Promising but inconclusive results for everolimus in advanced pancreatic NET

Reuters Health Information: Promising but inconclusive results for everolimus in advanced pancreatic NET

Promising but inconclusive results for everolimus in advanced pancreatic NET

Last Updated: 2016-10-13

By Will Boggs MD

NEW YORK (Reuters Health) - A new report stokes hopes that everolimus may prolong survival in patients with advanced pancreatic neuroendocrine tumors (NETs), but offers no clear answers.

Based on these findings as well as "recent results from RADIANT4 published in Lancet, everolimus is broadly efficacious in advanced neuroendocrine tumors," Dr. James C. Yao from the University of Texas MD Anderson Cancer Center in Houston told Reuters Health by email. "It should be considered standard of care in progressive NETs."

Pancreatic NET is usually detected at an advanced stage, Dr. Yao and colleagues note in the Journal of Clinical Oncology, online September 12. Everolimus, an oral inhibitor of mammalian target of rapamycin, significantly prolonged median progression-free survival by 6.4 months in patients in RADIANT-3.

Now, the researchers report final overall survival data and safety information for RADIANT-3, which included 410 patients with advanced pancreatic NET.

Median overall survival was 44.0 months among patients randomized to everolimus, compared to 37.7 months among patients in the placebo group (hazard ratio, 0.94; p=0.30), many of whom were switched subsequently to open-label everolimus.

This compares with median survival around 27 months in previous reports.

After correcting for crossovers, the 12- and 24-month survival rates were 82.6% and 67.7%, respectively, in the everolimus arm and 74.9% and 55.6% in the placebo arm (HR, 0.60; 95% confidence interval, 0.09 to 3.95).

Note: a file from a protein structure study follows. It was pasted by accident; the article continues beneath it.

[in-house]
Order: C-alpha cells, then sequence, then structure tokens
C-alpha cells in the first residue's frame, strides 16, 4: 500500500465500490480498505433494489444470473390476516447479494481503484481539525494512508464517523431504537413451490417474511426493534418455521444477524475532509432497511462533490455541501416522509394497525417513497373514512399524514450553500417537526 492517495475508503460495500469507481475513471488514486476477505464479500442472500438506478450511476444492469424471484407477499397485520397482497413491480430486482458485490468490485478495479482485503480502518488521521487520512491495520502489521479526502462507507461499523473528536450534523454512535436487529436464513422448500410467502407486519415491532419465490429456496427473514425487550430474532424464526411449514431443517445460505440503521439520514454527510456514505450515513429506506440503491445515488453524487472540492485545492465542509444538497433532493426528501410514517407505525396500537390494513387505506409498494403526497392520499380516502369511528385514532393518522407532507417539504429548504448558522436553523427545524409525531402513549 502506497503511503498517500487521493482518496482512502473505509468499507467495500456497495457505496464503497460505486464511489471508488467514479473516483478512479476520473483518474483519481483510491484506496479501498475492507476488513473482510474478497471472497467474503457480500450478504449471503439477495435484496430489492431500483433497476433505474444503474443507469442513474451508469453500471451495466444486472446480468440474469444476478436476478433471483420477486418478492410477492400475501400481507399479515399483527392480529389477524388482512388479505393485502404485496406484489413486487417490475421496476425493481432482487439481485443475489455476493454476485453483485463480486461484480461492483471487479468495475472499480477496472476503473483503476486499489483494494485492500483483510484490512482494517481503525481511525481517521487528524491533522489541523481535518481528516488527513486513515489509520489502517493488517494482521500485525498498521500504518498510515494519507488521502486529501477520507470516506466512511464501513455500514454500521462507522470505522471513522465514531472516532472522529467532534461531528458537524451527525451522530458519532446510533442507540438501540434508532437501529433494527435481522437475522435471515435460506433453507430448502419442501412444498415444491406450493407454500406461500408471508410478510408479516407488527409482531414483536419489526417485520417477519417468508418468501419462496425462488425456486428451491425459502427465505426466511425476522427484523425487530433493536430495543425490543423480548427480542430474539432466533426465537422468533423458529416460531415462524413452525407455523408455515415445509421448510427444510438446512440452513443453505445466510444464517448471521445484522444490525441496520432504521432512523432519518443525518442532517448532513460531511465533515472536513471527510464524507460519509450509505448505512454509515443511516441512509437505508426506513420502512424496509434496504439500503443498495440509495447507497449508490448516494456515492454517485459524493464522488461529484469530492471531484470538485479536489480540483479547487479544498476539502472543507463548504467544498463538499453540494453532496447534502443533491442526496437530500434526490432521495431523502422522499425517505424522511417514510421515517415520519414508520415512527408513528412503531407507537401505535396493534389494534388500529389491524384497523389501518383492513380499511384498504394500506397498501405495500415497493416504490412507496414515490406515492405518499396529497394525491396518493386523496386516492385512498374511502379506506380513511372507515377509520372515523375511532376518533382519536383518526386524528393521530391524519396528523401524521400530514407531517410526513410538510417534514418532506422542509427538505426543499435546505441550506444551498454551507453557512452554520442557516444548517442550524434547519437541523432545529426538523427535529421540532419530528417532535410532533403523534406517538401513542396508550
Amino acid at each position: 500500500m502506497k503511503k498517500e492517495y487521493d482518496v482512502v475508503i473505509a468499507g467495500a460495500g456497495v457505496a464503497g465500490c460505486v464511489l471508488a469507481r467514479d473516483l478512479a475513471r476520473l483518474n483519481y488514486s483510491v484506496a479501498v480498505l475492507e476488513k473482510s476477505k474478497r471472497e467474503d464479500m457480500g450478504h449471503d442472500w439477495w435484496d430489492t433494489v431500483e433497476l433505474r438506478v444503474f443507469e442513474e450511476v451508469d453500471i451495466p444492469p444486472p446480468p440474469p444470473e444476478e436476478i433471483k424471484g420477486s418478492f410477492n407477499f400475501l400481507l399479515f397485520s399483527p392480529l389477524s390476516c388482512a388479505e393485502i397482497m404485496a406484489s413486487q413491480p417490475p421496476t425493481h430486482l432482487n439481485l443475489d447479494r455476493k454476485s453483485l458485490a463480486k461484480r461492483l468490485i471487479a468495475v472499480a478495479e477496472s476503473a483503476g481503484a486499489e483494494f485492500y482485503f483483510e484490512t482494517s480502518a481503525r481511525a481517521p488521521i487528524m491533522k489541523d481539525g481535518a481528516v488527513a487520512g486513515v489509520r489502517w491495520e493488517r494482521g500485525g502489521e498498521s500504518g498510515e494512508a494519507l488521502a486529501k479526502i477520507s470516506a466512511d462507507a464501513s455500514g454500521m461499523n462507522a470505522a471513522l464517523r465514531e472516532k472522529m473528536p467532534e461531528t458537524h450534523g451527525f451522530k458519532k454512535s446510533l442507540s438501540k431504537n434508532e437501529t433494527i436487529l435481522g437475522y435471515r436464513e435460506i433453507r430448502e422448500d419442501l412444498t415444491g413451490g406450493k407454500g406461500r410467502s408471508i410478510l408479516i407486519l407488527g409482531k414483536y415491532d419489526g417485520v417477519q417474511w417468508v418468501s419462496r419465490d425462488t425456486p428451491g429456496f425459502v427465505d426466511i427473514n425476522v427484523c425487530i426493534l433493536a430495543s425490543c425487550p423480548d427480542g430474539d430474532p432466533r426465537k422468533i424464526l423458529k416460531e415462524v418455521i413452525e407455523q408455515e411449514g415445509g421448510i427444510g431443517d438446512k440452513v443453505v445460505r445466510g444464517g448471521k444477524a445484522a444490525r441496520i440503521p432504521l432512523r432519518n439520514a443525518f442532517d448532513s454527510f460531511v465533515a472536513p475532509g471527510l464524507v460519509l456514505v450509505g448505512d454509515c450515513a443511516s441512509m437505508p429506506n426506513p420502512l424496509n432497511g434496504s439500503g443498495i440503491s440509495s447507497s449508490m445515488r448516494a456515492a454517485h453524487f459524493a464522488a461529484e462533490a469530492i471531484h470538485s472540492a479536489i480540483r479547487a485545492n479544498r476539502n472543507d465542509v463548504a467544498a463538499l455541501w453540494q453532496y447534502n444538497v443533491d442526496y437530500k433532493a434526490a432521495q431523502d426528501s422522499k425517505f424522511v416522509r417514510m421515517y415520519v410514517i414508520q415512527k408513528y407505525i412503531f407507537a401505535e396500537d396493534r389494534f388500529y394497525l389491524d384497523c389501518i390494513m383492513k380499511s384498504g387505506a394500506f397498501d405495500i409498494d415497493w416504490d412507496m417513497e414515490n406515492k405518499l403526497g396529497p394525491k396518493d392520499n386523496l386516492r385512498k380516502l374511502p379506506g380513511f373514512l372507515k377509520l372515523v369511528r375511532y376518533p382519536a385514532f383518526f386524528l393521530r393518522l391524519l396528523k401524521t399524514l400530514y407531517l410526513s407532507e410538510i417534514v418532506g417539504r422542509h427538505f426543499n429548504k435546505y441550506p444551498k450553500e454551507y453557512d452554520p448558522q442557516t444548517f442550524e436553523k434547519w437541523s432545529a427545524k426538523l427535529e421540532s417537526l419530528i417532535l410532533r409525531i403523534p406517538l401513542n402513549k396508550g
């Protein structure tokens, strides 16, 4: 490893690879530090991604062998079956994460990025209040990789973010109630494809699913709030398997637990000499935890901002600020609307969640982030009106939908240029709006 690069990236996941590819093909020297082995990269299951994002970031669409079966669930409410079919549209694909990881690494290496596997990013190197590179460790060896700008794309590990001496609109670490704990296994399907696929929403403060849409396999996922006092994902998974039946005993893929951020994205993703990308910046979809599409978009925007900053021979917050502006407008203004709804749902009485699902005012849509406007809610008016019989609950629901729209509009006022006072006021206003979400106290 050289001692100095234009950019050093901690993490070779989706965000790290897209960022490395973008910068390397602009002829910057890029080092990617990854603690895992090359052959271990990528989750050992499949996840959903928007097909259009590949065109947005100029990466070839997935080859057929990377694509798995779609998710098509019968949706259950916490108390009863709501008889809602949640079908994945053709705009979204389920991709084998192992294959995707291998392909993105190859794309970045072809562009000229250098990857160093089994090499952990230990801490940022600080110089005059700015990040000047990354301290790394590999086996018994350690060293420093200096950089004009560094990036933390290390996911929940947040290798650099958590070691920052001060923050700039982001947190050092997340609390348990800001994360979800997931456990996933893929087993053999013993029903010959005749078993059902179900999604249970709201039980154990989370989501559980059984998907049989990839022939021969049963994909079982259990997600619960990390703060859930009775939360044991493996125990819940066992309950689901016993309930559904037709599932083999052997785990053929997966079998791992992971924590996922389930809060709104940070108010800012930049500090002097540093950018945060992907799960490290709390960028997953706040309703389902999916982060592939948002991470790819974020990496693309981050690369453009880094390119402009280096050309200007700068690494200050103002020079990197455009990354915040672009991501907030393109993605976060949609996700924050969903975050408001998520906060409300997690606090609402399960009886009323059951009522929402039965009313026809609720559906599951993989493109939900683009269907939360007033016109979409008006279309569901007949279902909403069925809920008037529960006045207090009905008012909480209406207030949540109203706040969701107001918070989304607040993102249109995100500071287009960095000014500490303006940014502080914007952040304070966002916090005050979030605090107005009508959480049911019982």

Lower baseline levels of neuron-specific enolase (NSE) and placental growth factor (PIGF) were significantly associated with better overall survival in a multivariable analysis of seven biomarkers.

There were no new safety concerns. Study drug discontinuation due to adverse events was more common with everolimus (21.1%) than with placebo (5.9%) in the double-blind phase.

"The field of NETs has seen significant advances in the recent years," Dr. Yao said. "Working together, we can apply rigorous clinical trial methodology and make real progress in even rare diseases."

Dr. Emilio Bertani from the European Institute of Oncology in Milan, Italy, told Reuters Health by email, "The overall survival of 44 months among patients treated with everolimus is remarkable and could be a benchmark for future studies. I personally consider very important also the fact that no new safety profile findings were observed during this study."

"Everolimus may (have a) place in the treatment algorithm of progressing metastatic and/or unresectable pancreatic NETs competing with sunitinib and peptide receptor radionuclide therapy (PRRT) since these latter therapies showed promising results in the same setting of patients," he said.

"Advanced progressing pancreatic NET is a curable disease and everolimus may be safely used to prolong survival in these patients," Dr. Bertani said. "I personally advocate randomized studies comparing everolimus, sunitinib, and PRRT to better define the treatment algorithm for patients with progressing advanced pancreatic NETs. Another key point is the potential role of surgery (i.e., primary tumor resection, when feasible) before or after such treatments."


J Clin Oncol 2016.

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